Beyond that, I’m much more confident in regard to academics. I know that philosophy is what I’m meant to be studying because I’ve found that it is my passion. I am unaffected by how I fare intelligently against my peers. I work hard at everything I do, and for that I can always be proud of myself. All that matters is that I’m learning and putting my best foot forward always.
Time travel back to the past brings a lot of positive feelings. Though it is easy to think about the past with a critical perspective and cringe at our past selves (so young, so naïve), I’ve learned that doing so does no good. For it is precisely these periods of self-development that are essential for our becoming who we are now. It’s a wonderful thing to take a step back, be proud of the growth you’ve made and appreciate all the events on the winding path that has placed you here today— on the verge of graduating college.
Besides looking back on the past and feeling nostalgic and grateful, I’ll also catch myself time traveling forwards. This is where I begin to lose it. I oftentimes feel very aware that the activities that I do now in my day-to-day life are the exact activities I will look back on one day in the future only as a distant, fond memory. The present I am living now is in some sense just a period of time I will look back on the way I currently look back on the past.
This reality is what I struggle to come to terms with.
Precisely because I enjoy my life the way it is right now and spend my time doing the things I love with the people I love, the knowledge that it’s going to be forever changed soon makes my heart sink. I’m not afraid of change— change is always inevitable. Rather, I find myself frozen by the sort of future nostalgia I feel in knowing that these are the days I will miss so dearly. The fact of the matter has always remained the same— we are going to graduate, and these lives we once knew will be a thing of the past— but my emotional stance toward this fact is what I had difficulty changing.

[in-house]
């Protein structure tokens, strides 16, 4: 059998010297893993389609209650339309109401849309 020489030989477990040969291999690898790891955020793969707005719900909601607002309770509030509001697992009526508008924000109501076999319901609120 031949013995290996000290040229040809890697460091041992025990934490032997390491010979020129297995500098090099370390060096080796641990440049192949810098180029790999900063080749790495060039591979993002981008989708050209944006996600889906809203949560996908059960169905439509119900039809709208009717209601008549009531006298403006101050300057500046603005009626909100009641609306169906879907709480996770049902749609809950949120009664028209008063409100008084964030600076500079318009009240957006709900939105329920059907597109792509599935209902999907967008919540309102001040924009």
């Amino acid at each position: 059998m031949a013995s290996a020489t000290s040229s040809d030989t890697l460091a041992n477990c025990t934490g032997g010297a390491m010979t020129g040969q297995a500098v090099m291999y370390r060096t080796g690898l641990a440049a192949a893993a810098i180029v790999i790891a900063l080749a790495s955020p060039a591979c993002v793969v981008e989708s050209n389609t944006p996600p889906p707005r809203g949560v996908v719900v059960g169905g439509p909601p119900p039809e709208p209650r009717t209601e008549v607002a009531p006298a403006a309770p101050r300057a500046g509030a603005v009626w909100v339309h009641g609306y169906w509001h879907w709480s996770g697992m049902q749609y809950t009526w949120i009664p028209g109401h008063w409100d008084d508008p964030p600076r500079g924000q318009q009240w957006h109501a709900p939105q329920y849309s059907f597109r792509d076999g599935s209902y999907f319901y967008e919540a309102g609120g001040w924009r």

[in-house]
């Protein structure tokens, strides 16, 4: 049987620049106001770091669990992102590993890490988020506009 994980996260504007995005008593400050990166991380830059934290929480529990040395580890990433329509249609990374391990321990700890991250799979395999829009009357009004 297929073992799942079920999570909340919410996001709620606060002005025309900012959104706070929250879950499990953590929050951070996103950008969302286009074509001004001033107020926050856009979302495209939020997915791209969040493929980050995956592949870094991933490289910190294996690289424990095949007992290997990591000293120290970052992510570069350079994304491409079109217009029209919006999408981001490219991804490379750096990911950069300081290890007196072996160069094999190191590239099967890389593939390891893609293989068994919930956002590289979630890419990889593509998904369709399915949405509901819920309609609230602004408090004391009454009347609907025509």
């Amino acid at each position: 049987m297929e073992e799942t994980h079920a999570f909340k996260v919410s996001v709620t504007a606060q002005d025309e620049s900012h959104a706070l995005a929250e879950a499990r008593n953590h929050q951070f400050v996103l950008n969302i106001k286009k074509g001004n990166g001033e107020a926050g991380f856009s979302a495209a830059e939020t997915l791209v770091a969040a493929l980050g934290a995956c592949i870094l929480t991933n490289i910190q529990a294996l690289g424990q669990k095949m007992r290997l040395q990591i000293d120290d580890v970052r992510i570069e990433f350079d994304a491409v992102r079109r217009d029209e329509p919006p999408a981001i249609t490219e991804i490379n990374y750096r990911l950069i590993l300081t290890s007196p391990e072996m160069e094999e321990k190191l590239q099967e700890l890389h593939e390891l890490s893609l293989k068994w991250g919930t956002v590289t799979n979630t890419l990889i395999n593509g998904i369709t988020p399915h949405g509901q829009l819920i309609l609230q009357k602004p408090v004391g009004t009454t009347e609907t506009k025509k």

By simply sitting through these uncomfortable, existential feelings (rather than avoiding them), I’ve come to feel much more at peace with the notion of graduating and leaving my life at UCLA behind. The passage of time is, of course, a natural phenomenon— it moves on whether or not we want it to. All we can do is appreciate each moment for what it is and accept the bittersweet knowledge that it will pass. There’s a French word I often think about called des vú— the knowledge that this moment will become a memory. Before, I would crumble at this truth; but now, it simply allows me to feel gratitude for each moment of each day— talking with friends, going to sports games, even just walking to class.
What I’ve learned in allowing my once bleak thoughts to swirl around my mind is that existential crises about graduation don’t have to be a negative thing. Though a lot of us love our lives right now and will miss them dearly, it is a reality we must face. That doesn’t mean it has to be a reality that cripples us. Taking time to reflect on the growth we’ve made between our past and present selves should allow us to feel excited for what’s to come. We should feel only optimistic about the growth and experiences our future selves will have.